Willy Wonka's Struggles With Cognitive Dissonance

We all know that Roald Dahl's Charlie and The Chocolate Factory is a morality tale, albeit a sinister one. As children, we have been probably warned how not to behave like the 4 kids - Augustus Gloop (Gluttony), Violet Beauregarde (Rudeness), Veruca Salt (Selfishness) and Mike Teevee (Vainglory) , who all didn't make it through the end of the factory visit.

In light of the recent news that Roald Dahl's children's books are being rewritten, I certainly agree that there are certainly some aspects of Charlie and the Chocolate Factory that may be inappropriate and insensitive for certain audiences. As a disclaimer, I would like to clarify that while the story contains some elements that may be considered inappropriate, the focus of this discussion will be on specific themes or lessons that are relevant to transformational leadership and growth mindset concepts.

In April's blog posts, I would like to discuss the several executive coaching lessons that can be drawn from Charlie and the Chocolate Factory. In this blog post, I want to point out a perculiar aspect of Willy Wonka's character: On the one hand, Willy Wonka believes that parental rules and restrictions can stifle creativity, as seen in his backstory about being forbidden to eat candy as a child. However, on the other hand, he has little tolerance for the children on the tour who don't align with his vision or who break his rules.

As humans we are often prone to and struggle with cognitive dissonance when we hold beliefs that are not fully aligned with our behaviors. This is especially true as leaders, managers, and business owners d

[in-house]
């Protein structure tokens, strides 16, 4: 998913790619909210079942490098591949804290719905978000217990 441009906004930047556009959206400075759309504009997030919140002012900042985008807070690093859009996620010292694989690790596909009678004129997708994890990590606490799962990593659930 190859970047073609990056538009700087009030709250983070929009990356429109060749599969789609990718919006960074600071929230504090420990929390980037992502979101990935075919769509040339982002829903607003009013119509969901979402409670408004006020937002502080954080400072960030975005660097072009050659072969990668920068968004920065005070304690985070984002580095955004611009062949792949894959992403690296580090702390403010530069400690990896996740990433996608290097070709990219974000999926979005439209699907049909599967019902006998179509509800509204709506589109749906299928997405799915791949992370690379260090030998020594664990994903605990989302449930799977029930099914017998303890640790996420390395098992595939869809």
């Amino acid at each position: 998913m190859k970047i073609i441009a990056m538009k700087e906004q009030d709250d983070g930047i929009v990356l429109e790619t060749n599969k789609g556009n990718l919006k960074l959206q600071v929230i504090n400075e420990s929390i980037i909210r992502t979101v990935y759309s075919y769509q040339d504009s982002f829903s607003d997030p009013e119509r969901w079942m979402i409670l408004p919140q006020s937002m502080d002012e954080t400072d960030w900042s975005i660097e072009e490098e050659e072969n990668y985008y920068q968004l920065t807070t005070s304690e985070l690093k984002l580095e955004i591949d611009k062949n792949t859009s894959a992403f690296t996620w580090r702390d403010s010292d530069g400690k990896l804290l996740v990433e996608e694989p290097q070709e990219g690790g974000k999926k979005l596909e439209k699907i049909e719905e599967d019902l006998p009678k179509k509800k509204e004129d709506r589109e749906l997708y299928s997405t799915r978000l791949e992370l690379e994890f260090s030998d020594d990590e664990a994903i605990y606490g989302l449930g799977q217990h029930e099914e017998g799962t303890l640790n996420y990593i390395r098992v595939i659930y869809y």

ue to the demands of their roles and the constant pressure to make urgent and difficult decisions.

How do know if we are caught in a convoluted trap of cognitive dissonance?
A tell-tale sign that we are experiencing cognitive dissonance is when we are more likely to engage in behaviours like rationalizing our own decisions, dismissing information that contradicts our beliefs, or seeking information to confirm our exisiting beliefs (confirmation bias). These responses merely go against 72 Smalldive's coaching principle of upholding Socrate's belief that "the only thing I know is I know nothing".

Leaders may be more prone to cognitive dissonance because they are often expected to make decisions under conditions of uncertainty and ambiguity with immediacy. This of course lead to greater cognitive strain and a greater likelihood of experiencing dissonance. It is also important to know that the organization culture plays a part too. By surrounding ourselves with like-minded individuals or to be subject to groupthink, we are reinforcing our existing beliefs and limiting our exposure to alternative perspectives. 

Now if we piece Willy Wonka's dissonance and the impact of organizational culture has on the cognitive traits of a leader, it makes total sense why Willy Wonka's ideal choice of workers are Oompa Loompas, efficient but morally-vacuous individuals who did not pause at Willy Wonka's questionable managerial style.

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